Tuesday, March 22, 2011

Beyond Acceptance

I do write a lot about reconciliation. It’s an important topic for me as I’ve sought it from a number of people I have loved. Finding true relationship harmony goes way beyond forgiveness and one cannot do it alone. To forgive is easy, but truly reconciling a broken friendship is hard.

I think we confuse simple forgiveness with the deeper act of reconciliation. Forgiveness can lead to tolerance and acceptance, but reconciliation leads to an intimate level of love and trust. It’s not enough to simply tolerate you, and I would hope you would expect more from me. I can tolerate the squirrels that scamper along my backyard fence, but don’t expect me to invite them in for tea.

Consider the act of reconciling a checkbook. I remember back in the day when I would compare my check registry with the monthly statement that came to me from my bank. I was sometimes surprised to find that my number did not match the one on the computer-generated bank report. We failed to balance.

The first step to redeeming an unbalanced checkbook is to acknowledge there’s conflict. If my registry says I should have $300 in an account, but the bank insists I only $220, I can’t ignore the discrepancy—unless I want to deal with overdraft charges, of course.

Step two is to accept responsibility for personal mistakes or wrongs. Maybe my math skills failed me, or perhaps some human bank employee used the wrong numbers or data. If neither one of us takes responsibility for the error, but rather we stand our ground like a two-year old and say, “not me, not me”, there can be no hope of balancing.

The third step is to adjust and fix the problem. Perhaps one of us was given faulty information, or insufficient data. I’d sometimes find I had less money in my account simply because I was too lazy to input a check right away and I just forgot about it. That was never a good thing. There were times, however, when a low-level employee of the financial institution made the error.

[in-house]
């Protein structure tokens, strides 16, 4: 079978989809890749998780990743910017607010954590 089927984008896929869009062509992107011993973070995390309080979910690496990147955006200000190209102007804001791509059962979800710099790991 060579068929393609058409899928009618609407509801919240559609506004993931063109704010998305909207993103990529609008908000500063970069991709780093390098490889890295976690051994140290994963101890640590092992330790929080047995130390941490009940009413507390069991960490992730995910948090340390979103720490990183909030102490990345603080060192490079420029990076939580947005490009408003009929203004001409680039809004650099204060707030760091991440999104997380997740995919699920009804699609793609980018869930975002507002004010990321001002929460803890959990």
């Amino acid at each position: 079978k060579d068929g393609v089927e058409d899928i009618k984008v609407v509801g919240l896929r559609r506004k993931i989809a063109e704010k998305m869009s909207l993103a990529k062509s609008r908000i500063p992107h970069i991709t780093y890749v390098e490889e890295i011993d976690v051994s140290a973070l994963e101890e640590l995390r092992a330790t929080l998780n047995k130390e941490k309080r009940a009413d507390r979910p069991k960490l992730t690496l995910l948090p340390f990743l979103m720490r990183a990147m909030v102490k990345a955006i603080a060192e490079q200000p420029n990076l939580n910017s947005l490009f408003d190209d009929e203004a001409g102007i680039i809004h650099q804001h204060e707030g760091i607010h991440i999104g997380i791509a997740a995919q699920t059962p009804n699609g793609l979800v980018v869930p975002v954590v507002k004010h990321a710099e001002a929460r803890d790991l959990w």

Finally, it’s important to absorb the lessons and learn from the mistakes. What could I do to make sure I kept better records? Companies are always doing their best to up their costumer service rating, so if a bank employee made a mistake they were usually quick to fix it—to reverse any unfair charges.

The great thing about reconciling immediately is that we are constantly being given a brand new slate. The first day of each month brings with it the chance to start fresh with no negative carry-over from the previous time period.

Reconciliation is not simply ignoring the problems and sweeping them into a file cabinet somewhere. When we do that there is no learning, no maturing, and the foundation of trust is compromised. If we did that with our financial records we would have no knowledge of what was real—of how much or how little money was actually at our disposal.

So it is with relationships. There must be balance and a pure reflection of truth.

Healthy reconciliation takes effort. We must acknowledge, accept, adjust, and absorb. It’s not easy, but like anything of real value, it’s worth the cost. If you don’t want to invest, there can be no real and true reconciliation. After all, you get what you pay for.

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